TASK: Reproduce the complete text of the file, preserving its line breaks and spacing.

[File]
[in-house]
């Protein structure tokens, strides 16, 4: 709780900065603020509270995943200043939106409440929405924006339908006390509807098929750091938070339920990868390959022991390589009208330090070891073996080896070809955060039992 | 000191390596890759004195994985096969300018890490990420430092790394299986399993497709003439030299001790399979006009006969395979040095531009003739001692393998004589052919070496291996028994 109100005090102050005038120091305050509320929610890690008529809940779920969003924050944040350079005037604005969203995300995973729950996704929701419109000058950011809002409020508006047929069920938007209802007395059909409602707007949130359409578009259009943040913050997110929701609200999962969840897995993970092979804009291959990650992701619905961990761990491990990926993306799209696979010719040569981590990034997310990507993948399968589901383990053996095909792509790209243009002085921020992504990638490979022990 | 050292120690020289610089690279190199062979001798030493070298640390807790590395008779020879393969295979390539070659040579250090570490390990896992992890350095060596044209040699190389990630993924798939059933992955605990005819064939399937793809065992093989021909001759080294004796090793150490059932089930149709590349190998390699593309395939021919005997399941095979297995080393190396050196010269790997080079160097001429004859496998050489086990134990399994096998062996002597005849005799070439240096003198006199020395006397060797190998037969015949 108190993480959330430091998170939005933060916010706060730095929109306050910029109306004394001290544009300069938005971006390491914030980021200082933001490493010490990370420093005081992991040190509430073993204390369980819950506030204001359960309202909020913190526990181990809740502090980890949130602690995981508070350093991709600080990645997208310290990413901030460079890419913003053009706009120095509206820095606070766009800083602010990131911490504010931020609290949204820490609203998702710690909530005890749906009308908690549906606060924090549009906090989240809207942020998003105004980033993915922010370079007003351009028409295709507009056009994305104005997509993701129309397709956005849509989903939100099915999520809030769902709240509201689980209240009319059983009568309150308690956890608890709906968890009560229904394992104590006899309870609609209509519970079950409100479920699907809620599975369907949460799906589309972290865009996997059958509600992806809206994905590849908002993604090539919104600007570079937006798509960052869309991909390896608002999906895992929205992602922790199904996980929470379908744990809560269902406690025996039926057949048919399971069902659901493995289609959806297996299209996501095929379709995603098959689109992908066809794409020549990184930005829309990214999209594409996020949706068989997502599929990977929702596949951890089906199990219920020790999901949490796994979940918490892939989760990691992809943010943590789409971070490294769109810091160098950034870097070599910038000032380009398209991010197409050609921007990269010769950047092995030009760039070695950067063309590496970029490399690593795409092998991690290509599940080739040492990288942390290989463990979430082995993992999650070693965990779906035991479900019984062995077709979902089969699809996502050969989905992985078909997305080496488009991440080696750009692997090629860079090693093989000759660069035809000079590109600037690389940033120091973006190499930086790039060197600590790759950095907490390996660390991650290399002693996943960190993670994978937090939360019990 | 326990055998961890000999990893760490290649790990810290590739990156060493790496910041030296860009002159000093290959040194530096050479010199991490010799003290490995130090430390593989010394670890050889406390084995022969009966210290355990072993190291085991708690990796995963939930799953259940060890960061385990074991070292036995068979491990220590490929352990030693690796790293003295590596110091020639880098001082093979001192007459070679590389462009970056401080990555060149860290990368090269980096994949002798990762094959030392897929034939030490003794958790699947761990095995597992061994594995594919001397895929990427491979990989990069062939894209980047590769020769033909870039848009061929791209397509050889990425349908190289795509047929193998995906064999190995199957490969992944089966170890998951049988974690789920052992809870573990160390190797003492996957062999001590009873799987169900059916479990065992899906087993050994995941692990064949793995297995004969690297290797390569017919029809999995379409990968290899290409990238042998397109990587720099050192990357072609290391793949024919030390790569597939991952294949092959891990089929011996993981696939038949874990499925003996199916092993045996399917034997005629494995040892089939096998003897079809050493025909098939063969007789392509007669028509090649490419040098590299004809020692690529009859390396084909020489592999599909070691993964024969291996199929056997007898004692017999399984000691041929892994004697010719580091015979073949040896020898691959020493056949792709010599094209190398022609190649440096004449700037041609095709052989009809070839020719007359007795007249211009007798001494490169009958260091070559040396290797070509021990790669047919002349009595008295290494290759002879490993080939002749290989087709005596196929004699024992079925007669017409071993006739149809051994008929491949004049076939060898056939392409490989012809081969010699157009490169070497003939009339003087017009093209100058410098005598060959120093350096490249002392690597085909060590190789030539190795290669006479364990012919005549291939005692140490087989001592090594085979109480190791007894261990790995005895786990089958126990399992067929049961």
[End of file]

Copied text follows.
[in-house]
């Protein structure tokens, strides 16, 4: 709780900065603020509270995943200043939106409440929405924006339908006390509807098929750091938070339920990868390959022991390589009208330090070891073996080896070809955060039992 | 000191390596890759004195994985096969300018890490990420430092790394299986399993497709003439030299001790399979006009006969395979040095531009003739001692393998004589052919070496291996028994 109100005090102050005038120091305050509320929610890690008529809940779920969003924050944040350079005037604005969203995300995973729950996704929701419109000058950011809002409020508006047929069920938007209802007395059909409602707007949130359409578009259009943040913050997110929701609200999962969840897995993970092979804009291959990650992701619905961990761990491990990926993306799209696979010719040569981590990034997310990507993948399968589901383990053996095909792509790209243009002085921020992504990638490979022990 | 050292120690020289610089690279190199062979001798030493070298640390807790590395008779020879393969295979390539070659040579250090570490390990896992992890350095060596044209040699190389990630993924798939059933992955605990005819064939399937793809065992093989021909001759080294004796090793150490059932089930149709590349190998390699593309395939021919005997399941095979297995080393190396050196010269790997080079160097001429004859496998050489086990134990399994096998062996002597005849005799070439240096003198006199020395006397060797190998037969015949 108190993480959330430091998170939005933060916010706060730095929109306050910029109306004394001290544009300069938005971006390491914030980021200082933001490493010490990370420093005081992991040190509430073993204390369980819950506030204001359960309202909020913190526990181990809740502090980890949130602690995981508070350093991709600080990645997208310290990413901030460079890419913003053009706009120095509206820095606070766009800083602010990131911490504010931020609290949204820490609203998702710690909530005890749906009308908690549906606060924090549009906090989240809207942020998003105004980033993915922010370079007003351009028409295709507009056009994305104005997509993701129309397709956005849509989903939100099915999520809030769902709240509201689980209240009319059983009568309150308690956890608890709906968890009560229904394992104590006899309870609609209509519970079950409100479920699907809620599975369907949460799906589309972290865009996997059958509600992806809206994905590849908002993604090539919104600007570079937006798509960052869309991909390896608002999906895992929205992602922790199904996980929470379908744990809560269902406690025996039926057949048919399971069902659901493995289609959806297996299209996501095929379709995603098959689109992908066809794409020549990184930005829309990214999209594409996020949706068989997502599929990977929702596949951890089906199990219920020790999901949490796994979940918490892939989760990691992809943010943590789409971070490294769109810091160098950034870097070599910038000032380009398209991010197409050609921007990269010769950047092995030009760039070695950067063309590496970029490399690593795409092998991690290509599940080739040492990288942390290989463990979430082995993992999650070693965990779906035991479900019984062995077709979902089969699809996502050969989905992985078909997305080496488009991440080696750009692997090629860079090693093989000759660069035809000079590109600037690389940033120091973006190499930086790039060197600590790759950095907490390996660390991650290399002693996943960190993670994978937090939360019990 | 326990055998961890000999990893760490290649790990810290590739990156060493790496910041030296860009002159000093290959040194530096050479010199991490010799003290490995130090430390593989010394670890050889406390084995022969009966210290355990072993190291085991708690990796995963939930799953259940060890960061385990074991070292036995068979491990220590490929352990030693690796790293003295590596110091020639880098001082093979001192007459070679590389462009970056401080990555060149860290990368090269980096994949002798990762094959030392897929034939030490003794958790699947761990095995597992061994594995594919001397895929990427491979990989990069062939894209980047590769020769033909870039848009061929791209397509050889990425349908190289795509047929193998995906064999190995199957490969992944089966170890998951049988974690789920052992809870573990160390190797003492996957062999001590009873799987169900059916479990065992899906087993050994995941692990064949793995297995004969690297290797390569017919029809999995379409990968290899290409990238042998397109990587720099050192990357072609290391793949024919030390790569597939991952294949092959891990089929011996993981696939038949874990499925003996199916092993045996399917034997005629494995040892089939096998003897079809050493025909098939063969007789392509007669028509090649490419040098590299004809020692690529009859390396084909020489592999599909070691993964024969291996199929056997007898004692017999399984000691041929892994004697010719580091015979073949040896020898691959020493056949792709010599094209190398022609190649440096004449700037041609095709052989009809070839020719007359007795007249211009007798001494490169009958260091070559040396290797070509021990790669047919002349009595008295290494290759002879490993080939002749290989087709005596196929004699024992079925007669017409071993006739149809051994008929491949004049076939060898056939392409490989012809081969010699157009490169070497003939009339003087017009093209100058410098005598060959120093350096490249002392690597085909060590190789030539190795290669006479364990012919005549291939005692140490087989001592090594085979109480190791007894261990790995005895786990089958126990399992067929049961």